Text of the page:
Officer Robert Pridemore of the Cedar Creek Corrections Center is a Defensive Tactics Instructor for DOC.
Teaching defensive tactics is physically demanding work. Trainers need to both master and demonstrate the techniques. An arm bar takedown is an unpleasant experience. After two or three drops to the mat, the body can start to get sore.
It’s not only that, says Officer Robert Pridemore. The certification process for trainers is rigorous as well. “It can be pretty tough. I’m working with guys half my age,” he says.
Pridemore, who is pursuing his Master Instructor certification which he expects to receive this November, has already spent six weeks at the Criminal Justice Training Center in Burien so far this year and an additional two weeks training with the DOC.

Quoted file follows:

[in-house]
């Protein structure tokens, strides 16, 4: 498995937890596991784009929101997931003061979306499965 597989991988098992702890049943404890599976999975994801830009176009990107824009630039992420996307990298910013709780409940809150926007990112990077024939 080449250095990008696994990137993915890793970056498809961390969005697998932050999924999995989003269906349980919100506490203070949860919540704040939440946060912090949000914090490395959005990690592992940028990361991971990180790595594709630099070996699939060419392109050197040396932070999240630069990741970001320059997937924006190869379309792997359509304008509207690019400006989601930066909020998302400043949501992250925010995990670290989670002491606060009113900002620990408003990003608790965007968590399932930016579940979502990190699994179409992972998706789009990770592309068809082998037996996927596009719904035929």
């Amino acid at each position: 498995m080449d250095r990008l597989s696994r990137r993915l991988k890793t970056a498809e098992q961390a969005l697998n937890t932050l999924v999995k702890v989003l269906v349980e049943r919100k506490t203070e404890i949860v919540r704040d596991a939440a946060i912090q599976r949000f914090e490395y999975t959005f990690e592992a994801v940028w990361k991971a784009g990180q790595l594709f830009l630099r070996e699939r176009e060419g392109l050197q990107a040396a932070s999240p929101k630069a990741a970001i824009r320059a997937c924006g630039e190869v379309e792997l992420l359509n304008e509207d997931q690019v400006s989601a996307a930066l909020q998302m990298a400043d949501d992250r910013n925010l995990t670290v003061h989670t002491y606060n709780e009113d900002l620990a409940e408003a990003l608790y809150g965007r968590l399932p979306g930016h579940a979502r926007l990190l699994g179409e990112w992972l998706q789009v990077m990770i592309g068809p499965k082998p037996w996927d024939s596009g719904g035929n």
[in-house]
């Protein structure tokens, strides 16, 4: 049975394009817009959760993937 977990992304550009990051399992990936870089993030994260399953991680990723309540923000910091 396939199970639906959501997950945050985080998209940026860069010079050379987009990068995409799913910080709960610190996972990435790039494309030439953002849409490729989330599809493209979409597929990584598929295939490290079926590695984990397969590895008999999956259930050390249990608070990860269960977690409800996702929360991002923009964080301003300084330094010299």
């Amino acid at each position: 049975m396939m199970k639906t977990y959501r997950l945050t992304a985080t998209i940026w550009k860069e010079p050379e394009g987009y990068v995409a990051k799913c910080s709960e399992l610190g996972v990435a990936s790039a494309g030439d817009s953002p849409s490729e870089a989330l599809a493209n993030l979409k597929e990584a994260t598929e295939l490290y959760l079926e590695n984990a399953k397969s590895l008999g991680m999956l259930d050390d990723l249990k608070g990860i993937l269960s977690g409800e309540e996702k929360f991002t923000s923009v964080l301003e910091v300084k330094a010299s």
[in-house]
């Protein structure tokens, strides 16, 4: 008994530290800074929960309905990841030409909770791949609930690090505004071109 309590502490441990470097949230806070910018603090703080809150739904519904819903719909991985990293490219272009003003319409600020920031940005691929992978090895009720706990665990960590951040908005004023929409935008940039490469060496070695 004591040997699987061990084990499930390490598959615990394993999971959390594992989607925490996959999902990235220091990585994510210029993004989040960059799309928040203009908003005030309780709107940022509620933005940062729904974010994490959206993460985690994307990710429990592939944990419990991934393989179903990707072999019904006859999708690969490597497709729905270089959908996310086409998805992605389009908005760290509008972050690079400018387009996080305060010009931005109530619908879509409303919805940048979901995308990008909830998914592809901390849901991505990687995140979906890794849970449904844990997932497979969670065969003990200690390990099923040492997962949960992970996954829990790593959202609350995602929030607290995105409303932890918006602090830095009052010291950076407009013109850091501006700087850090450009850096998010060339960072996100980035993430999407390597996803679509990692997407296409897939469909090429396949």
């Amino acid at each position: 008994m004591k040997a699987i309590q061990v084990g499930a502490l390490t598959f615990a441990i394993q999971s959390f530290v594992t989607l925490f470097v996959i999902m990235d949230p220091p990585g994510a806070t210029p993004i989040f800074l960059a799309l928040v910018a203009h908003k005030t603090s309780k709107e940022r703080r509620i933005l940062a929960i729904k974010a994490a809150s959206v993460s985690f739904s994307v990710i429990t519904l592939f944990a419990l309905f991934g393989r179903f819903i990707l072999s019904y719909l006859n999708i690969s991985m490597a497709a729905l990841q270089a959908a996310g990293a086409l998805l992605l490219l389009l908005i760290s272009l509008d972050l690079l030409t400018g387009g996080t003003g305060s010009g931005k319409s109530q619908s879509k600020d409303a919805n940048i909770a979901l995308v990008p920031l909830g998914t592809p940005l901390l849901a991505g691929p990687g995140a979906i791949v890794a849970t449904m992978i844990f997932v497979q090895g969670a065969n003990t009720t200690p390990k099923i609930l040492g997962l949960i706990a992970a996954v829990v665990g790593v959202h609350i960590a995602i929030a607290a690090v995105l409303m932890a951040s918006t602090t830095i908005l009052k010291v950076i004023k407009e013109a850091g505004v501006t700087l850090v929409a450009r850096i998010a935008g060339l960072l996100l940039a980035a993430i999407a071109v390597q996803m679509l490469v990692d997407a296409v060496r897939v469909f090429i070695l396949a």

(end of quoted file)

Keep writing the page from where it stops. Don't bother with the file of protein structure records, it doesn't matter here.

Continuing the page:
He’s been teaching Defensive Tactics to corrections staff since 2007. He leads in-service training and teaches at CORE at several facilities. “We focus on about seven techniques – two or three takedown techniques and the rest counter joint control,” he says.
Becoming a Master Instructor will allow him to train others to become DT instructors as well.
When it comes to the use of force, Pridemore stresses that knowledge of policy is critical, especially for new staff. “There are a lot of laws that cover inmates’ rights,” he says. “Educating our staff is important so that we don’t open ourselves up to liability.”
In Pridemore’s view, trainers should be compensated appropriately, given their extra responsibility and stress on the body. Right now trainers get an additional $10 per hour.
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